Making the Healing Process a Bit Easier (C.A.B.L.E.)

    The View from a Volunteer Visitor—by Adrienne White

    One of the perks of having open heart surgery is that you can become a volunteer with the Pacific Open Heart Association! You may wonder, with a limited amount of time to talk to somebody before or after their surgery, what can you possibly share to reassure and inform patients? Let’s start closer to the beginning… As with many people, my need for open heart surgery came as a bit of a shock. At barely 50 years of age, and despite both parents having had heart attacks, the possibility of a heart attack hadn’t really occurred to me. I’m sure I’m not the only one who experienced this whole ‘heart adventure’ at the worst possible time. Not only was the idea of open heart surgery frightening, the prospect of months of healing was daunting. But you know, through the process, I learned a lot. For me, quadruple bypass surgery identified some unexpected life lessons. These lessons have been distilled into a simple acronym that has been referred to by some as the secret ingredient to recovering from open heart surgery with a bit more grace and ease: C.A.B.L.E. Here is what it stands for…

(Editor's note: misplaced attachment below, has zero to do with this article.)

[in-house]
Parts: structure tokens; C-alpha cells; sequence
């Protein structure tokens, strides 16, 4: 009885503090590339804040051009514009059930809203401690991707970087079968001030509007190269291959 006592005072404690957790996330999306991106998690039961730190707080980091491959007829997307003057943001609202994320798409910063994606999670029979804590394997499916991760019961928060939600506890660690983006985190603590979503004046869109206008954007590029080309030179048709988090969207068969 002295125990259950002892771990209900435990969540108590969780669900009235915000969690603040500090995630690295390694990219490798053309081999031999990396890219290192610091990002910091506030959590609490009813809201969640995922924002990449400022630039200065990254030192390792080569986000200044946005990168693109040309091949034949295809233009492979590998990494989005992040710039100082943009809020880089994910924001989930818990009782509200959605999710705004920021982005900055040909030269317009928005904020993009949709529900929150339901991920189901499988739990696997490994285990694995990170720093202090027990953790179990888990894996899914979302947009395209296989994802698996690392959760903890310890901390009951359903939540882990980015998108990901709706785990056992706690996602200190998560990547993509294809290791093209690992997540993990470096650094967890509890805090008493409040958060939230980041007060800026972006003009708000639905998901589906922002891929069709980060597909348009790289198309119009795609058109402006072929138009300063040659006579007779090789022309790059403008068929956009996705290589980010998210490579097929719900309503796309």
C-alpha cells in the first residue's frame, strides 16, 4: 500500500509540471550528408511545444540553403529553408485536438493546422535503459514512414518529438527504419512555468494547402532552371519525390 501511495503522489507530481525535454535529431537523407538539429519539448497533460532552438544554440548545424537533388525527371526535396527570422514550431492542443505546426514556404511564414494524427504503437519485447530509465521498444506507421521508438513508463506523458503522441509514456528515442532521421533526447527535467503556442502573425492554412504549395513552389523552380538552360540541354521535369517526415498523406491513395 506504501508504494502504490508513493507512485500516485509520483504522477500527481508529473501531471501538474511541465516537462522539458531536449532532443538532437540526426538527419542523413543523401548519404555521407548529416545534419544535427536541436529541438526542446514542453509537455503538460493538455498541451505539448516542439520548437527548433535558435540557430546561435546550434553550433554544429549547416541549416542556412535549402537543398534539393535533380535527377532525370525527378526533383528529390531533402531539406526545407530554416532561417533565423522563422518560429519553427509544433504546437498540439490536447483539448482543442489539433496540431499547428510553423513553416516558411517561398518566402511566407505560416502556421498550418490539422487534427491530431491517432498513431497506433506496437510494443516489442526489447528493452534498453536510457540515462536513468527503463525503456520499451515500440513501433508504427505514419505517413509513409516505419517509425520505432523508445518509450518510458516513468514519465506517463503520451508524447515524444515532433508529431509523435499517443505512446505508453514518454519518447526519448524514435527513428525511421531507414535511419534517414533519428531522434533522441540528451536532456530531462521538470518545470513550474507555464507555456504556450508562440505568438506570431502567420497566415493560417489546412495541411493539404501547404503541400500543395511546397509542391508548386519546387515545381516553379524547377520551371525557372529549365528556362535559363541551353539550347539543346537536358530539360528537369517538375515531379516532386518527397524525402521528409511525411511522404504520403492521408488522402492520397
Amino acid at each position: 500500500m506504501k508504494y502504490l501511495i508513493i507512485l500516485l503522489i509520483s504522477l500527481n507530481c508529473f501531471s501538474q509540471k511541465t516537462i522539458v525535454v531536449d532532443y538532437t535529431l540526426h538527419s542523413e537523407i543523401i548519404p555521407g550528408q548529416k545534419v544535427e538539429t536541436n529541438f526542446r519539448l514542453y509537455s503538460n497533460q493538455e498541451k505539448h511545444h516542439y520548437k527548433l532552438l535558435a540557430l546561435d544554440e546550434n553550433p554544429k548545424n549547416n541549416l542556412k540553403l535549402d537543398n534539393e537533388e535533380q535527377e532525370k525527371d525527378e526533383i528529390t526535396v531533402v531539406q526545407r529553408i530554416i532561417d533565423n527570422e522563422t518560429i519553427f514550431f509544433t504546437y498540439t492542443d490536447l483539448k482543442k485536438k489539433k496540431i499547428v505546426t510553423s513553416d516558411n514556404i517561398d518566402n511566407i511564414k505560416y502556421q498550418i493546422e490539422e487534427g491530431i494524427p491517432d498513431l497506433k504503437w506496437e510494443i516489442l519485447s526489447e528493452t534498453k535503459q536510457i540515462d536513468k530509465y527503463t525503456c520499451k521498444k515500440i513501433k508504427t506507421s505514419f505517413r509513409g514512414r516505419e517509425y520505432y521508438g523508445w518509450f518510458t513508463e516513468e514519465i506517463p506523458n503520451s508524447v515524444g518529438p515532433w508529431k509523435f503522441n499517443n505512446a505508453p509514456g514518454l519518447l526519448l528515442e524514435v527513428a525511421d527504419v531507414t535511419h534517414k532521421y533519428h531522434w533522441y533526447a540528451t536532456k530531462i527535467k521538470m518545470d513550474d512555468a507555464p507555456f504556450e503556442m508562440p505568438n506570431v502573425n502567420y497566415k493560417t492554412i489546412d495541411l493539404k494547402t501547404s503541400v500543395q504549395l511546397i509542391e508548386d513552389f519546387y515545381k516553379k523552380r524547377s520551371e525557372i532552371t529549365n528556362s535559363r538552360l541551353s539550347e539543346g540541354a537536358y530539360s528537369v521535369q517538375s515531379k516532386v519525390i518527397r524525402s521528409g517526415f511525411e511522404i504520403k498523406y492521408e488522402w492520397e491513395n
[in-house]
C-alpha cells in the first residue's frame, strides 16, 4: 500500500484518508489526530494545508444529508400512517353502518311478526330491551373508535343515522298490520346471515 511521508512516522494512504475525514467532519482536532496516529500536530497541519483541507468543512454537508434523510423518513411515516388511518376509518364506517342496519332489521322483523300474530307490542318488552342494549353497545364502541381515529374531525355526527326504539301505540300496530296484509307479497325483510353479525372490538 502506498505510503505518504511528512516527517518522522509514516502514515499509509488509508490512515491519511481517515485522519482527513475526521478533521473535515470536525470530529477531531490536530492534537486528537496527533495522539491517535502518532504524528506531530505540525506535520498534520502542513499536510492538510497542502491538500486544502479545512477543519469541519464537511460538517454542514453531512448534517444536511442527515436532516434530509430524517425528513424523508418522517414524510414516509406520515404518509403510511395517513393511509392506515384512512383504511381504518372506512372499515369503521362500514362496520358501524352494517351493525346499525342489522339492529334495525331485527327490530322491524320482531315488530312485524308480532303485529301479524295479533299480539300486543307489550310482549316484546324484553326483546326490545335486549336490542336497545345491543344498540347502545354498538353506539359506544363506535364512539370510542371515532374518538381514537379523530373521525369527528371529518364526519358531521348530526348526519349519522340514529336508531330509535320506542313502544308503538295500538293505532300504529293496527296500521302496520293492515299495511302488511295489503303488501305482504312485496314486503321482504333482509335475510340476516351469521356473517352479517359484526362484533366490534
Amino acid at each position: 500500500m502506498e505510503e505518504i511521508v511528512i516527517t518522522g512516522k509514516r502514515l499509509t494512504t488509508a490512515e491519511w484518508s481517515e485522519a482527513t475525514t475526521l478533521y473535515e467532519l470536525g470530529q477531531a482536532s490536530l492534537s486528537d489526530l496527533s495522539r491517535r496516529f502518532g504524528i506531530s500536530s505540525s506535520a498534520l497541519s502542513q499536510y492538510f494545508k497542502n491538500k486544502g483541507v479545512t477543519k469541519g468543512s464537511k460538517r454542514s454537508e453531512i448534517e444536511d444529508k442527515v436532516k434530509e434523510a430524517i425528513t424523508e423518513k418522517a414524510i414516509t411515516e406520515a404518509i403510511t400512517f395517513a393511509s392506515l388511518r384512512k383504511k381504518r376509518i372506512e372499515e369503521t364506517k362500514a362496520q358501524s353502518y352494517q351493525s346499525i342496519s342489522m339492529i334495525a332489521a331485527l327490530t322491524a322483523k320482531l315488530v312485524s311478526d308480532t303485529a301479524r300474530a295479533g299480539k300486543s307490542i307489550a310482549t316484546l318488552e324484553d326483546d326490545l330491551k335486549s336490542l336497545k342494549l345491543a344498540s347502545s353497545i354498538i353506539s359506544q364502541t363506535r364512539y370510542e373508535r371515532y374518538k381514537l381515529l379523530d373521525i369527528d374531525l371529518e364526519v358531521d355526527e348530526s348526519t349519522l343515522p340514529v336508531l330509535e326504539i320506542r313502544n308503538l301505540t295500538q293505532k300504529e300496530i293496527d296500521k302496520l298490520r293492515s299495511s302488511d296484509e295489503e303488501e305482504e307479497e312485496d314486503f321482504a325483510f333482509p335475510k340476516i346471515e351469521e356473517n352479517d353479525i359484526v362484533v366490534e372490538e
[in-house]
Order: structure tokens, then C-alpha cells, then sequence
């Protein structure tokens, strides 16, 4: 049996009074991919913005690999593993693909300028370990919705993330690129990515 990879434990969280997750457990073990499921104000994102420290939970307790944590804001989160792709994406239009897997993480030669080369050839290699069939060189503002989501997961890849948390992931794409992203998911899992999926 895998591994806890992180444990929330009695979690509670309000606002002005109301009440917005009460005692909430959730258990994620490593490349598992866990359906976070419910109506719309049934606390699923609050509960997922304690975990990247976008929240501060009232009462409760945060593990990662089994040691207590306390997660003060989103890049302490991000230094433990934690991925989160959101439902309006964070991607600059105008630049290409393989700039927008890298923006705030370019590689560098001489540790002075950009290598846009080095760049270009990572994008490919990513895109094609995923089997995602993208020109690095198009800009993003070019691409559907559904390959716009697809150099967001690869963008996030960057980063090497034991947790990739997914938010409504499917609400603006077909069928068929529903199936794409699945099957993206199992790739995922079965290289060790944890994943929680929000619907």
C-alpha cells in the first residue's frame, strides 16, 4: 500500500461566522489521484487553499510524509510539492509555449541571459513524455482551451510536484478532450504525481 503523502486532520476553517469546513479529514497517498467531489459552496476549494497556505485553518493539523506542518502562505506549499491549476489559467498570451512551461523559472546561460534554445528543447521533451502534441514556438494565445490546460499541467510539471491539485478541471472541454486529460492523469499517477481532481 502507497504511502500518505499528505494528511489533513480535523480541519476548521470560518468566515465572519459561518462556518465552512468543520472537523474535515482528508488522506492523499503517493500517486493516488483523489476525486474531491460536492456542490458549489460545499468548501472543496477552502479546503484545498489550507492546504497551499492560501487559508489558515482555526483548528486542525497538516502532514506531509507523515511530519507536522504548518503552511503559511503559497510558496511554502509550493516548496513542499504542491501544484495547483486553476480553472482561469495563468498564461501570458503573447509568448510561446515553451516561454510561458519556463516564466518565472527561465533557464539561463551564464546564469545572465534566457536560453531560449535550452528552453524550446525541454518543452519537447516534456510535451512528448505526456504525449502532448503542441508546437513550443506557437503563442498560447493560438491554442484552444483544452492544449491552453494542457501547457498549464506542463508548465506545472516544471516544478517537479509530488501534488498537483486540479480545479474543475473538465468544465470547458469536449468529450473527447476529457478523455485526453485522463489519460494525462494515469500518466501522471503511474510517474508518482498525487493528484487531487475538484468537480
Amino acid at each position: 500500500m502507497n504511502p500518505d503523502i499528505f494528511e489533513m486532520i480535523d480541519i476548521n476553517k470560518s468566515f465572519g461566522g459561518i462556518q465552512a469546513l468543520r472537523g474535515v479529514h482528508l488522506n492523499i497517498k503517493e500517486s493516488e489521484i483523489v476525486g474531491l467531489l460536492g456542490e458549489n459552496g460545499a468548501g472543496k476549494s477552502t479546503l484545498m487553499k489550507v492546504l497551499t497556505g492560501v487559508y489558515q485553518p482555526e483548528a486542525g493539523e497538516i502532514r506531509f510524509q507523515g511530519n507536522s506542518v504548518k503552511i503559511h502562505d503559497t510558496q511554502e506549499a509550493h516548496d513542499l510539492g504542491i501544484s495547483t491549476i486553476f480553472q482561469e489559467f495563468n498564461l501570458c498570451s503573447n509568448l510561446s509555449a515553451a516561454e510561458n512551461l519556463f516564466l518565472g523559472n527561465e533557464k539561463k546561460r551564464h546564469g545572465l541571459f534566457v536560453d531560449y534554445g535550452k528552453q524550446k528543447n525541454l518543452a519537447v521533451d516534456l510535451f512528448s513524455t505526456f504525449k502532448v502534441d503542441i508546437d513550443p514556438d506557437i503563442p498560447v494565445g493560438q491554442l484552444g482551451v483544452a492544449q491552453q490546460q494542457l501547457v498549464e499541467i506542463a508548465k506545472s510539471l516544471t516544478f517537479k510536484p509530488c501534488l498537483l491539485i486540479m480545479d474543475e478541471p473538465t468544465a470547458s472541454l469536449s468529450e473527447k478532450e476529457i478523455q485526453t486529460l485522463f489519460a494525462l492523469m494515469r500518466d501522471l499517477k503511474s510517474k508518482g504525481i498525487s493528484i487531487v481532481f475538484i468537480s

The C stands for Clarity

    While working with a Board of Directors, I noticed that some of the board members were having difficulty getting help for their portfolio. As it turned out, they defined help way too broadly. They needed to be clear and specific. I find the same is true for healing from such a major surgery. Let’s face it—help is needed. People care, and, generally speaking, they truly want to help. I’m sure you’ve heard the well-meaning refrain, “Call me if you need anything.” But, typically, you don’t call and they don’t check in. The truth is, unless they have been through open heart surgery, chances are good that they do not have a clue about how they can help. If you give them the gift of clarity, the chances are much better that they will be willing and able to help. Weeks before my own surgery, I sent a very raw and honest email to my closest friends. I told them what was going on and clearly explained what I would need to make it through. Also, when talking to people, if they said, “Oh let me know if you need anything,” inevitably my answer was something like, “Great! Thank you for offering. I need rides to follow-up appointments, and to be honest, an occasional assist with cooking, laundry and making the bed would make healing easier. It is really uncomfortable for me to ask for help, but if you can assist with any of that, even once a month, that would be a massive help.”  Sometimes they could. Sometimes they couldn’t. Either way, people generally can’t help if they don’t know what you need. And wow, is it ever freeing for you and the people around you to know what you need. It takes courage, to be sure. I bet you’re courageous enough.

    A stands for Ask and Allow